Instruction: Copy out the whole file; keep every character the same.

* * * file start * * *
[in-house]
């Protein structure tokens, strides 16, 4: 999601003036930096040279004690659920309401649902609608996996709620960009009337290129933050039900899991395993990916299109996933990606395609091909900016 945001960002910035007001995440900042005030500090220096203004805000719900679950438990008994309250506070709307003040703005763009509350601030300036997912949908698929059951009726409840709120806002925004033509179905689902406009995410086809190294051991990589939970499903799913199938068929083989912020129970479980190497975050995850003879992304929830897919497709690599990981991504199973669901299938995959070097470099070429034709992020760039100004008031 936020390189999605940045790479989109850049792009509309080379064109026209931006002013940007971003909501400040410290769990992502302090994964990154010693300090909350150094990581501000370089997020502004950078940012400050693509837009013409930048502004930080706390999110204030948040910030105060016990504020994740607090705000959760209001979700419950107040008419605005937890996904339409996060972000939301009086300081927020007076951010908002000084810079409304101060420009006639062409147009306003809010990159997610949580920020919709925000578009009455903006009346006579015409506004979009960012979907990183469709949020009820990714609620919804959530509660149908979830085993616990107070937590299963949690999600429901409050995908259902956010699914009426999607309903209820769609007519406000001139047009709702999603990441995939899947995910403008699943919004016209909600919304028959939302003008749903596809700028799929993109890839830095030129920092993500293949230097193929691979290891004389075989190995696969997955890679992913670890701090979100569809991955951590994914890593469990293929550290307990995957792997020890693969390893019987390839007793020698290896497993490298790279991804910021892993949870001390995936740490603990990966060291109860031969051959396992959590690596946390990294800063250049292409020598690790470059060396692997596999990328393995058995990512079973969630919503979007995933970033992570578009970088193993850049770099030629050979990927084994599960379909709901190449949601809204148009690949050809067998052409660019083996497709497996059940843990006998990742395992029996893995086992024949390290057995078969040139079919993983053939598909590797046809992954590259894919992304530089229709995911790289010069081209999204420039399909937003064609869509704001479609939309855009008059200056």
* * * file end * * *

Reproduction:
[in-house]
């Protein structure tokens, strides 16, 4: 999601003036930096040279004690659920309401649902609608996996709620960009009337290129933050039900899991395993990916299109996933990606395609091909900016 945001960002910035007001995440900042005030500090220096203004805000719900679950438990008994309250506070709307003040703005763009509350601030300036997912949908698929059951009726409840709120806002925004033509179905689902406009995410086809190294051991990589939970499903799913199938068929083989912020129970479980190497975050995850003879992304929830897919497709690599990981991504199973669901299938995959070097470099070429034709992020760039100004008031 936020390189999605940045790479989109850049792009509309080379064109026209931006002013940007971003909501400040410290769990992502302090994964990154010693300090909350150094990581501000370089997020502004950078940012400050693509837009013409930048502004930080706390999110204030948040910030105060016990504020994740607090705000959760209001979700419950107040008419605005937890996904339409996060972000939301009086300081927020007076951010908002000084810079409304101060420009006639062409147009306003809010990159997610949580920020919709925000578009009455903006009346006579015409506004979009960012979907990183469709949020009820990714609620919804959530509660149908979830085993616990107070937590299963949690999600429901409050995908259902956010699914009426999607309903209820769609007519406000001139047009709702999603990441995939899947995910403008699943919004016209909600919304028959939302003008749903596809700028799929993109890839830095030129920092993500293949230097193929691979290891004389075989190995696969997955890679992913670890701090979100569809991955951590994914890593469990293929550290307990995957792997020890693969390893019987390839007793020698290896497993490298790279991804910021892993949870001390995936740490603990990966060291109860031969051959396992959590690596946390990294800063250049292409020598690790470059060396692997596999990328393995058995990512079973969630919503979007995933970033992570578009970088193993850049770099030629050979990927084994599960379909709901190449949601809204148009690949050809067998052409660019083996497709497996059940843990006998990742395992029996893995086992024949390290057995078969040139079919993983053939598909590797046809992954590259894919992304530089229709995911790289010069081209999204420039399909937003064609869509704001479609939309855009008059200056």